MEMPHIS, Tenn. — After the frozen and burst pipes we have seen and heard of the past week, if you live in Memphis, you may be thinking about the letters you receive several times a year offering you pipe protection.
The City has a partnership with a company called HomeServe offering sewer and water pipe protection for your home.
Is it legit? Would it have covered damage from this most recent event?
"We have been getting these for at least 3 or 4 years," said Jack Conway, Memphis resident.
Several times a year Jack Conway receives the letters at his East Memphis home. It's from HomeServe. It has a city of Memphis seal on it and offers him water and sewer line protection at a fairly reasonable rate. As a homeowner, Conway is responsible for water and sewer breaks and leaks on his property, which may not be covered by his homeowner's insurance.
"If you have an older home and your sewer lines are older and water is older, there is a higher propensity for failure to happen," said Robert Knecht, Memphis Public Works Director.
Knecht said while the city has a partnership with HomeServe, they don't endorse the company - and buying the protection is voluntarily. That relationship is why several of the letters are mailed every year to Memphis residents.
Since the partnership began in 2017, a HomeServe spokesperson said more than 7,200 Memphians have signed up. He added, last year the company performed 1,300 repair jobs for its Memphis customers, totaling just over $800,000 of work.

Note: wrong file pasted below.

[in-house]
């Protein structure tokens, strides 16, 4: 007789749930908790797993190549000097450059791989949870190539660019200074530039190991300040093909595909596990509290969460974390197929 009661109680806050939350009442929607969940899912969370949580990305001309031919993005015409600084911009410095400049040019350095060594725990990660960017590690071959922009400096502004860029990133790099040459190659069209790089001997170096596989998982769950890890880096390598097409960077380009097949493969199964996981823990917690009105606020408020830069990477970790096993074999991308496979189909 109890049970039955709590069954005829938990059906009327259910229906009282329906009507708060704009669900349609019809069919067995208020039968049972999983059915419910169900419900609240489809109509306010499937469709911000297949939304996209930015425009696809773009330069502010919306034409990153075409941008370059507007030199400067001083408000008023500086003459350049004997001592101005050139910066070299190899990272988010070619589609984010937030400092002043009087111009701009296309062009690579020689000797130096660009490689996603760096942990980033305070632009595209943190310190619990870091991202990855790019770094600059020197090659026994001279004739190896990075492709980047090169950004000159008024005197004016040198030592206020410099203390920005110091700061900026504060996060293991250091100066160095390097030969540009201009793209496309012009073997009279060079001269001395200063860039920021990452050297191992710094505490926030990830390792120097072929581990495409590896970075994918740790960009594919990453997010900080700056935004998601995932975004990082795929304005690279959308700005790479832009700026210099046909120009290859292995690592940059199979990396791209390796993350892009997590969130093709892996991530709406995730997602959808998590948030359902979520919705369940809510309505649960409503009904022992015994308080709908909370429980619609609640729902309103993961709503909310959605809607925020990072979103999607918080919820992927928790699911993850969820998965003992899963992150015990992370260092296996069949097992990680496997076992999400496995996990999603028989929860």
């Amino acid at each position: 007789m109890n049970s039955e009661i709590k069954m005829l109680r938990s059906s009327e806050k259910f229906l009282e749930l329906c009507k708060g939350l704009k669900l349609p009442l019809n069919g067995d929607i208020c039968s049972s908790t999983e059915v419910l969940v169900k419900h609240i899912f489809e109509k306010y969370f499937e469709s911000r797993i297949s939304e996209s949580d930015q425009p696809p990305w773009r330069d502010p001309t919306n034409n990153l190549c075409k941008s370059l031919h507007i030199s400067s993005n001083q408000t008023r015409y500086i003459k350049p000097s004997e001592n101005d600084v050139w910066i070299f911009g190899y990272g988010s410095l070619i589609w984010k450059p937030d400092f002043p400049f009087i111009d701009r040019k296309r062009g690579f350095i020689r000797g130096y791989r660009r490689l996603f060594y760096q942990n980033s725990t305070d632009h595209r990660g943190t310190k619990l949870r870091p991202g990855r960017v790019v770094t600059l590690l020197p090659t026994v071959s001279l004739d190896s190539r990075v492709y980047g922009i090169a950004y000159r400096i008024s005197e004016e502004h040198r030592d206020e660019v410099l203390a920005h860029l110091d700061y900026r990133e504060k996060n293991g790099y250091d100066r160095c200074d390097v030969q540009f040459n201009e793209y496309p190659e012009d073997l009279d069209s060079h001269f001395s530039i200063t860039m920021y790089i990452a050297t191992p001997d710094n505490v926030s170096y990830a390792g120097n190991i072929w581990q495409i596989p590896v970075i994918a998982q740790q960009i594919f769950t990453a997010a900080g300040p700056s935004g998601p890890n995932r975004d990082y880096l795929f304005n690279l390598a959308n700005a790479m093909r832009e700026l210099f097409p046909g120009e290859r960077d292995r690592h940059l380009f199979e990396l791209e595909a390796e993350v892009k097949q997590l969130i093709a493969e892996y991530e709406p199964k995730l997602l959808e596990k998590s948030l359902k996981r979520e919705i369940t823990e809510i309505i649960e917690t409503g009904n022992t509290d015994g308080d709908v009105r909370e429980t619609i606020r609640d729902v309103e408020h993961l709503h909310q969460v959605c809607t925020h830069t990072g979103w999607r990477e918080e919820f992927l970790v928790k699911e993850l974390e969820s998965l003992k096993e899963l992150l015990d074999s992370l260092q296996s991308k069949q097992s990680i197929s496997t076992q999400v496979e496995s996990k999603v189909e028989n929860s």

The big question for many, "If I had coverage, would it have covered breaks or leaks from the recent weather?
"We won't come out and thaw the pipe for you, but if the pipe breaks because of the natural thawing process - than that would be covered under the plan," said Myles Meehan, HomeServe Spokesperson.
"Get an agreement, read the agreement, and understand if there are any exclusions. Might even be a good idea to talk to a local plumber," said Randy Hutchinson, BBB spokesperson.
Randy Hutchinson with the Better Business Bureau said before signing up for anything, do your homework. HomeServe has an A plus rating with the BBB, but does have more than 400 nationwide complaints over a three year period -though Hutchinson said given the size of the company, that is not an excessive amount.
"The city does benefit. We do get revenue from this by virtue of them using the city logo - but again it's voluntary. In no shape or form are we saying a citizen has to do it," said Knecht.
According to the Knecht, the city makes several hundred-thousand dollars a year as a result of the relationship with HomeServe. They get a cut of policies sold and Local 24 was told the money goes to a fund to help the elderly and poor who can't afford to make these types of repairs.
That said, Conway isn't buying the protection. He isn't convinced he needs it.
"It could happen yeah, but how often does it happen," said Conway.